“By right” is different from property uses not granted by zoning codes. For these other types of use, owners must request special-use permits or rezoning and submit to discretionary review. In this process, the planning commission and potentially the city council, must approve the owner’s application. The process also requires neighbors within a certain distance (usually 200 feet) to give feedback and potentially object to proposed special use or rezoning. If 20% of neighbors within the distance object, governing bodies must approve special-use or rezoning with a 75% vote.
The new affordable housing proposals include expansion of “by-right” use, allowing property owners to make more decisions about their own property with less hurdles. If, for instance, a property owner wanted to build an ADU to house family members or earn extra income by renting, they would no longer need special-use review and could make their own decisions about their own property.
How would this affect my rights over my own property?
Adding more and expanded allowed uses under existing zoning district types increases the rights of existing property owners to make decisions about their own property and land. These uses would still be regulated by zoning codes, which would be updated to give additional guidance and controls on the sizes, shapes, and forms of what new uses are allowed by-right.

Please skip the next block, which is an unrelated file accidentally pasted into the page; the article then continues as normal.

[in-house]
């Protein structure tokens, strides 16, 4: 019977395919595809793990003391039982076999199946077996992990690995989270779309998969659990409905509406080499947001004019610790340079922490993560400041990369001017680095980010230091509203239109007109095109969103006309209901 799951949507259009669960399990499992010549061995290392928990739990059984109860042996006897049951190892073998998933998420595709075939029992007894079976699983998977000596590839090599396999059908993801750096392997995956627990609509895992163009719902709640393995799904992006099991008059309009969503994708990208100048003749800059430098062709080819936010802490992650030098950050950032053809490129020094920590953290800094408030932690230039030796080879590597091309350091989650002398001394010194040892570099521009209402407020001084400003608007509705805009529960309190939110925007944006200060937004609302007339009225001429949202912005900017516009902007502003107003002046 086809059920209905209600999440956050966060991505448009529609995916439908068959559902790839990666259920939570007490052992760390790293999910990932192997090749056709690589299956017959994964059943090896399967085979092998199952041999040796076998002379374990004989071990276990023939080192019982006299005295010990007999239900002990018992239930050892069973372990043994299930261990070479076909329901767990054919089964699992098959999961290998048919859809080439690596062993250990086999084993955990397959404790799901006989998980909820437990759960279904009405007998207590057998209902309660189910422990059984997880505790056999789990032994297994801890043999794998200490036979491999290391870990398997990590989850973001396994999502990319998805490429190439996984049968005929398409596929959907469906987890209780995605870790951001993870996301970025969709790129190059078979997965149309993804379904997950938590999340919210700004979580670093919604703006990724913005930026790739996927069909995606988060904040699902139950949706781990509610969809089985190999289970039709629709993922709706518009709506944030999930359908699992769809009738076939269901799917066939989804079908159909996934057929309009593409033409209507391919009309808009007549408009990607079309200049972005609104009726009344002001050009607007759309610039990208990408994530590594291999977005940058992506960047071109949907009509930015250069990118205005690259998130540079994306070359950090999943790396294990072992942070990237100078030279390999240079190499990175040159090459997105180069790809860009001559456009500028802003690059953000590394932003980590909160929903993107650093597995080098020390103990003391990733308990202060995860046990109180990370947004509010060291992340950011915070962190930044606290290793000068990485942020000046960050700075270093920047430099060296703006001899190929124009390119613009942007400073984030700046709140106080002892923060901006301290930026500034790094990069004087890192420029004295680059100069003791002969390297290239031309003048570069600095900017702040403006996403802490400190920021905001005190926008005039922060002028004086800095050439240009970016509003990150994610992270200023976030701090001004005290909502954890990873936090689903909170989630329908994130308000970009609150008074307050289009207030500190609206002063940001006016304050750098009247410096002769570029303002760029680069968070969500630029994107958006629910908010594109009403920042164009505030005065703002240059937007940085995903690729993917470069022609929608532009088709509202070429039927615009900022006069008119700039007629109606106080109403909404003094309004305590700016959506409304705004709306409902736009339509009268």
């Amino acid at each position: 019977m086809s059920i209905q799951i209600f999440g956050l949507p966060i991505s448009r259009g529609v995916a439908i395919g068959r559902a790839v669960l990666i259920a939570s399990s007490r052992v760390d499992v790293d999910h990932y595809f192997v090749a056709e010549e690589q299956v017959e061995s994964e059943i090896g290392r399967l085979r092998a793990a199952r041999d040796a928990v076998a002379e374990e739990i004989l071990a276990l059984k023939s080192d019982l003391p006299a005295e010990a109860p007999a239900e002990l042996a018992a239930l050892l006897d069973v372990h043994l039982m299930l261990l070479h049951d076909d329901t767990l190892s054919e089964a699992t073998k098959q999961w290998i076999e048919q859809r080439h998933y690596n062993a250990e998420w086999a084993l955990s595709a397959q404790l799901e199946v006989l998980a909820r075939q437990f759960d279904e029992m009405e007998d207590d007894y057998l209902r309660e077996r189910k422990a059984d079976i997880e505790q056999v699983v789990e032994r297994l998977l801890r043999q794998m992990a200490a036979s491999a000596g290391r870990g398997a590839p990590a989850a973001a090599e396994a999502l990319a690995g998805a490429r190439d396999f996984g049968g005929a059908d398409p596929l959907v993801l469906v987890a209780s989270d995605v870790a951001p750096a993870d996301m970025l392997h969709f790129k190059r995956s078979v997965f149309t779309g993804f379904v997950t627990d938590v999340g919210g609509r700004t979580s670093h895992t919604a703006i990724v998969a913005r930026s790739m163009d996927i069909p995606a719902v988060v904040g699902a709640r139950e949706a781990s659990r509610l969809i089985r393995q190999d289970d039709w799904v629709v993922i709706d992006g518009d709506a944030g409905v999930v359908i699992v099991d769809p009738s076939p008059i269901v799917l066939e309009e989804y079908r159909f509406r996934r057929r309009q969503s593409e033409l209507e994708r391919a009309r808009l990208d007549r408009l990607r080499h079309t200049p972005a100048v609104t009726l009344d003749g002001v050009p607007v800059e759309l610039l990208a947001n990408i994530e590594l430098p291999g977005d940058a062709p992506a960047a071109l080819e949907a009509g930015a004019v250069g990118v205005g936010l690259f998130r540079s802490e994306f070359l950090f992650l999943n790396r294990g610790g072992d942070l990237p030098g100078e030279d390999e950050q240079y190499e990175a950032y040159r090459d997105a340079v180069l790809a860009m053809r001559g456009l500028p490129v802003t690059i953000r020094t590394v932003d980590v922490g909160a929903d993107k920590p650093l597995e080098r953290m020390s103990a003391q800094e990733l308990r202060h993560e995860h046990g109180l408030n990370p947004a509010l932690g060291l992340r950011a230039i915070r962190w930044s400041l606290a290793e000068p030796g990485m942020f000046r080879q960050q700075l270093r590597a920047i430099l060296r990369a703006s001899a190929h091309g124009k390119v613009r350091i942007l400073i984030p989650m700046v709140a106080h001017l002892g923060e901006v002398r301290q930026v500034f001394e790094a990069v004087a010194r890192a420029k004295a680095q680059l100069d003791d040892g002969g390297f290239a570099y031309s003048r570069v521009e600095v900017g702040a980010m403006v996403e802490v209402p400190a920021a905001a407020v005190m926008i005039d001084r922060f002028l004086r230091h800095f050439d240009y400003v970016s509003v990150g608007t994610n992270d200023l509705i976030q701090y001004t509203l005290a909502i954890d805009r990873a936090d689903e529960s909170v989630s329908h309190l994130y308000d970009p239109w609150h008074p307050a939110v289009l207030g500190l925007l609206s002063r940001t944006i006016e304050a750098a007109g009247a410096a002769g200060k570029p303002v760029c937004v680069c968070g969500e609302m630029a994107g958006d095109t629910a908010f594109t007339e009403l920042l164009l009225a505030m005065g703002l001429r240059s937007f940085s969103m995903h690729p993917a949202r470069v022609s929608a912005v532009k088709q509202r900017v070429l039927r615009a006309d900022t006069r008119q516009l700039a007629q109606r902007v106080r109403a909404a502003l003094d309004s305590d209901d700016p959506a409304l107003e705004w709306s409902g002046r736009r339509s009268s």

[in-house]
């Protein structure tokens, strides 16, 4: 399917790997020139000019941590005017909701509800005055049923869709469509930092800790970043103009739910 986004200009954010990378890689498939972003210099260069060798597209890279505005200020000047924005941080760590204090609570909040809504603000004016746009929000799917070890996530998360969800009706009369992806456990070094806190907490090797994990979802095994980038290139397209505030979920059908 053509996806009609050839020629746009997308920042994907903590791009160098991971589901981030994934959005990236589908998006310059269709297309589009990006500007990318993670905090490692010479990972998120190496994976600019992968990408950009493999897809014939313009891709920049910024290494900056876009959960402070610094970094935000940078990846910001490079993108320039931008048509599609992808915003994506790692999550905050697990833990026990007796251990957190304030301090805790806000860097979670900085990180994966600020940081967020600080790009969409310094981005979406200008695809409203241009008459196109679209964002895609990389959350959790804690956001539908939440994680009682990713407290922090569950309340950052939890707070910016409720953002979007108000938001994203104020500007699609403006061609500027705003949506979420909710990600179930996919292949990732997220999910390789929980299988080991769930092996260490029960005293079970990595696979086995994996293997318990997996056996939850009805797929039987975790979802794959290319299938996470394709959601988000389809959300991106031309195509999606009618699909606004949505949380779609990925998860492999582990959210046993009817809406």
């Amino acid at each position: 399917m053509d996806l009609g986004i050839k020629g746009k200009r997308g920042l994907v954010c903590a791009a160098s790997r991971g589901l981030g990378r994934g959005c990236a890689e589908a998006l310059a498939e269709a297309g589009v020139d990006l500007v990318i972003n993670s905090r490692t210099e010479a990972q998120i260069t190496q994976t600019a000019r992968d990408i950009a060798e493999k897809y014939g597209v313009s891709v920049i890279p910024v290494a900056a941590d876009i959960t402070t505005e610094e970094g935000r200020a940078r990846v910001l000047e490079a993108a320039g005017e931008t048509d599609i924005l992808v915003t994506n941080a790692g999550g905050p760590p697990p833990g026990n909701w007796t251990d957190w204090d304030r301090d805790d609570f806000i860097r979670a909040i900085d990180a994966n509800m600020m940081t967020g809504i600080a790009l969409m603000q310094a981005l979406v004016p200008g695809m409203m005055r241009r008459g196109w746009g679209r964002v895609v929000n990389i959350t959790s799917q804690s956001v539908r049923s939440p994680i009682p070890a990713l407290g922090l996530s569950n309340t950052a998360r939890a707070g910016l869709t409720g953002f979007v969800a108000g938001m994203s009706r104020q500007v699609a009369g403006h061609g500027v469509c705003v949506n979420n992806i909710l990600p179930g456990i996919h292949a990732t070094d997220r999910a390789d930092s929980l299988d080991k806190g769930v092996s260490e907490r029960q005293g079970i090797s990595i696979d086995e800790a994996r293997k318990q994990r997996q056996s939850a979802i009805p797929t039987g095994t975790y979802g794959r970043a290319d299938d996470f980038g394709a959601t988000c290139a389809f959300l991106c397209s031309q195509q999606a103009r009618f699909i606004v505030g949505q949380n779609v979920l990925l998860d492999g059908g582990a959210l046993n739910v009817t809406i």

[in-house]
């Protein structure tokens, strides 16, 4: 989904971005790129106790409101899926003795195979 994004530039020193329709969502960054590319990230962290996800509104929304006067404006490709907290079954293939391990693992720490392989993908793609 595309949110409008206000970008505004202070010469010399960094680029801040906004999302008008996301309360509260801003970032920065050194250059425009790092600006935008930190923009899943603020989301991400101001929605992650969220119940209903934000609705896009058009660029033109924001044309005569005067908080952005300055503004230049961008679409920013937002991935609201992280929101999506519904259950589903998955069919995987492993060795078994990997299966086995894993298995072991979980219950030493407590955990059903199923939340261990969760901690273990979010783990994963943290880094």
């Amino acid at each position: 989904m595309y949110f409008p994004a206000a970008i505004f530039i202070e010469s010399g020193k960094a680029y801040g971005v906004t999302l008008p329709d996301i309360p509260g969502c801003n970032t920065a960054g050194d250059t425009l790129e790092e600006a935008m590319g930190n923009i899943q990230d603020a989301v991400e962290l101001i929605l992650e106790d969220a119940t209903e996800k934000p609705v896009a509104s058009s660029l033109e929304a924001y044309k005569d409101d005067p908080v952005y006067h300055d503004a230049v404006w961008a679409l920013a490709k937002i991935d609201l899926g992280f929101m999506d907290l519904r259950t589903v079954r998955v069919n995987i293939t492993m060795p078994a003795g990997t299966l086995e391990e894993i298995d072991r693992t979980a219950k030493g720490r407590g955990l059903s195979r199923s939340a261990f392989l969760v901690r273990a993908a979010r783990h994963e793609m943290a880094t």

Would this open the door to developers building more unattainable, expensive housing in our neighborhoods?
The recommendations for single family zoning districts are intended to allow existing owners to improve their own land by right and to allow developers an avenue to produce smaller detached homes that would be more attainable than the new homes currently being built in Prairie Village.
Unattainable, expensive housing is already allowed by-right in our residential zoning districts. Large expensive homes can be built without any discretionary oversight. The proposals in the Prairie Village Ad Hoc Housing Committee’s recommendations focus on two principal things for single family neighborhoods. The first is accessory dwelling units (ADUs). These are dwelling units that could be attached or detached to the primary residence on a property. They could be used to house a family member, friend, or rented to a renter. The second recommendation seeks to examine smaller lot single family houses. Allowing smaller lot detached housing allows new homes to be built, but at a lower price. These homes would be smaller due to being on a smaller lot (and still subjected to greenspace requirements). Instead of tearing down a home and replacing it with a large home, in this situation a home could be torn down and replaced with smaller homes that are more attainable and in line with the neighborhood scale.
Is there anything under consideration to retain current housing stock?
Yes. There are a number of proposals under consideration by the city council including:
- Expansion of the city’s exterior grant program to potentially include interior improvements to maintain a home’s structural integrity.
- Creation of a tax abatement program targeting residents who are at-risk of displacement due to increased property value and resulting increases in property taxes.
- Exploring existing tools that may be available at the county, state and federal level that can support the needs of residents and support maintenance of existing housing stock.